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Evil Steve


Well, my font manager isn't as clever as I thought it was. I just realised that it's storing a new texture in the texture manager for each text item on screen, not once for the font object. So I'll have to look into that.
I'm not convinced this will work too smothly to be honest. The texture gets updated whenever a new glyph gets added to it, which means re-adding it to the texture manager, which is pretty expensive to do (Locking a static texture). So it'll have pretty bad performance initially, but should get better.

So, it looks like I'm going to be writing my own font loading code too. I was going to do so anyway, so I can do bitmap fonts, but I didn't reckon on writing a TTF renderer too. Although if I do, I can overlay textures on TTFs too. Which could be nice.

Anyway, it's low prioriry just now. ID3DXFont will do just now.
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Steve, you could still use ID3DXFont to load the glyphs and just draw the entire alphabet to a texture, and use that for the input to your custom rendering. Then you can have your speedy custom system, and don't have to worry about how to load various fonts, font sizes and the like. What do you think?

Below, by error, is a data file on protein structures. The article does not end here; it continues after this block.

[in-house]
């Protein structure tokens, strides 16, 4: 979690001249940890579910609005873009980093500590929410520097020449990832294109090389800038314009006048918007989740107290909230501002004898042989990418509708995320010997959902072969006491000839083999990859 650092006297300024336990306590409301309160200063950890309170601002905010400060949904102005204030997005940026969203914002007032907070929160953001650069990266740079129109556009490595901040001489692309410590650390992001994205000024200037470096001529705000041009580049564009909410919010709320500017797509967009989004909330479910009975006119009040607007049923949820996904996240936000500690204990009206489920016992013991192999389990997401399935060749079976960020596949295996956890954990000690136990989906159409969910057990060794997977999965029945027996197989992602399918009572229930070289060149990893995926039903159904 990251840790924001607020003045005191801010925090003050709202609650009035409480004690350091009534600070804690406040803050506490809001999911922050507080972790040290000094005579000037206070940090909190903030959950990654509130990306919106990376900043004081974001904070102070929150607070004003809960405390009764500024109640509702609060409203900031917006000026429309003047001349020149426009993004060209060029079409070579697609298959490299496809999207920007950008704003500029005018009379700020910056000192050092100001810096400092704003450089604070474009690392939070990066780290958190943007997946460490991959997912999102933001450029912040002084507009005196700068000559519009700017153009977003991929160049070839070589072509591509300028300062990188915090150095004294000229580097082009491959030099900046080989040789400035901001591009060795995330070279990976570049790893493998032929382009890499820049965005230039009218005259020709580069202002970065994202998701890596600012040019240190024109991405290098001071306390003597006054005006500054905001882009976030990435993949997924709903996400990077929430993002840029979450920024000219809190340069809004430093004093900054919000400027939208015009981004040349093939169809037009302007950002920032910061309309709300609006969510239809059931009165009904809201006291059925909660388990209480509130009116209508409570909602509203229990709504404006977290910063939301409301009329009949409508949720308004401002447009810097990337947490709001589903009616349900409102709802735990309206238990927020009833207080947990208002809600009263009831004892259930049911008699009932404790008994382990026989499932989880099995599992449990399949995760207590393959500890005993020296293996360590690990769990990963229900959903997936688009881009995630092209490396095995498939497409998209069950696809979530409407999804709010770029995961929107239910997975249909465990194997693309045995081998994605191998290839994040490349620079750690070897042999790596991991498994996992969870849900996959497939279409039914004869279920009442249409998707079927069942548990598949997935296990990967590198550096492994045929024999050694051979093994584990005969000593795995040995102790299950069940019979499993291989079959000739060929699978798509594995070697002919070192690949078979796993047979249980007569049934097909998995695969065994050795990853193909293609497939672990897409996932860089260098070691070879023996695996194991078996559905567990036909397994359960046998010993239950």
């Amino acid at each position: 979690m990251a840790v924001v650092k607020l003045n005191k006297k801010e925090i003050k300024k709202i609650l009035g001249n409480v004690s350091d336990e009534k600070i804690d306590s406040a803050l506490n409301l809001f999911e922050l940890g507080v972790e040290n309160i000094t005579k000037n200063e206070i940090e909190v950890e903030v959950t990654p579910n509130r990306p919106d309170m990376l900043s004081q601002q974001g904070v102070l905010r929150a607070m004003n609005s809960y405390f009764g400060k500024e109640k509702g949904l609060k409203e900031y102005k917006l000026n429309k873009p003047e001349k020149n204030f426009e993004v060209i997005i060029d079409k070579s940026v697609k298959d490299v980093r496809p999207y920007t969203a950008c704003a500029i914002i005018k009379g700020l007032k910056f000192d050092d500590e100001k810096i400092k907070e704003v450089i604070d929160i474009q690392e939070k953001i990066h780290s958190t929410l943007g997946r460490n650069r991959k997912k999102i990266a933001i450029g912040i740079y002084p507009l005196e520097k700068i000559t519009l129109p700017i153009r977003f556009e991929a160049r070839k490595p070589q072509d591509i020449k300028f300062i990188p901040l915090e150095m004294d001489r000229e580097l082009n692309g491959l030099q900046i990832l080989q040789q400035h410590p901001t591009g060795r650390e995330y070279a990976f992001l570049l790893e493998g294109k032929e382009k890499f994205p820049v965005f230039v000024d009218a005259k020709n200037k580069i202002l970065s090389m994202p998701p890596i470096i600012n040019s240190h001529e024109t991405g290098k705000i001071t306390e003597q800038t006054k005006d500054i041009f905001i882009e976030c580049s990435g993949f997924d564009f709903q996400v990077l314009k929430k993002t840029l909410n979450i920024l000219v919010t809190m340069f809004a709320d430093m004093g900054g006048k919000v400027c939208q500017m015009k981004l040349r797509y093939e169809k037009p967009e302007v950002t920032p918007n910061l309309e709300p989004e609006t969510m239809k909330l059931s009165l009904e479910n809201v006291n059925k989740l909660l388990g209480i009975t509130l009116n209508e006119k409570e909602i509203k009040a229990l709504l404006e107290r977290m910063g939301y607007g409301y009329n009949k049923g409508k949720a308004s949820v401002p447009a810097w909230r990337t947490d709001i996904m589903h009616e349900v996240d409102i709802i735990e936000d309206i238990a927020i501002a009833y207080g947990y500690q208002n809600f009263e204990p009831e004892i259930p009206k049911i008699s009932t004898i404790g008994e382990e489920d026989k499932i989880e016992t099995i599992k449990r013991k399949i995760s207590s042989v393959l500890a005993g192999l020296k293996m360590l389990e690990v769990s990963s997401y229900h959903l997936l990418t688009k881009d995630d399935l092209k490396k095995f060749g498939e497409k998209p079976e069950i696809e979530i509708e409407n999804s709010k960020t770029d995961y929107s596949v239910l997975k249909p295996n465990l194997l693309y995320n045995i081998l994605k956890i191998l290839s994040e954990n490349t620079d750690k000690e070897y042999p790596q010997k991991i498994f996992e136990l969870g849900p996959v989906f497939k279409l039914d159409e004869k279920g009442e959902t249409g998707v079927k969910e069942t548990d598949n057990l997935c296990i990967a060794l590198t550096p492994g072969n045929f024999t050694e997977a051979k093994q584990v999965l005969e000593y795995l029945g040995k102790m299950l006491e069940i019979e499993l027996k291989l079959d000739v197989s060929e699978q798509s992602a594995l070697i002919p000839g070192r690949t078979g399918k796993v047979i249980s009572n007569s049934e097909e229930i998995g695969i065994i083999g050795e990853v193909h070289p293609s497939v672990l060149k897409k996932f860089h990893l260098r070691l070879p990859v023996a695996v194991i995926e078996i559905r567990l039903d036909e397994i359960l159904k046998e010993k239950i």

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I could, but there's no guarantee where on the texture ID3DXFont will stick the glyphs, so I can't reliably take them off of it. Just because they're grid aligned and 32x32 in this version of the SDK, doesn't mean they'll always be.

I think just writing my own renderer should be pretty straightforwards. I'm creating an offscreen plain, and using GetDC and GDI calls to render to it, then I'm going to lock a target texture and the offscreen plain, and copy glyphs across. I'd still like to know how ID3DXFont gets the glyphs onto the surface in the first place, since I didn't notice any calls to CreateOffscreenPlainSurface() when I was digging around in it. My guess is that it renders to a DIB/DDB, and then copies bits like that. I'll investigate that too, and probably post a journal update about this later today.

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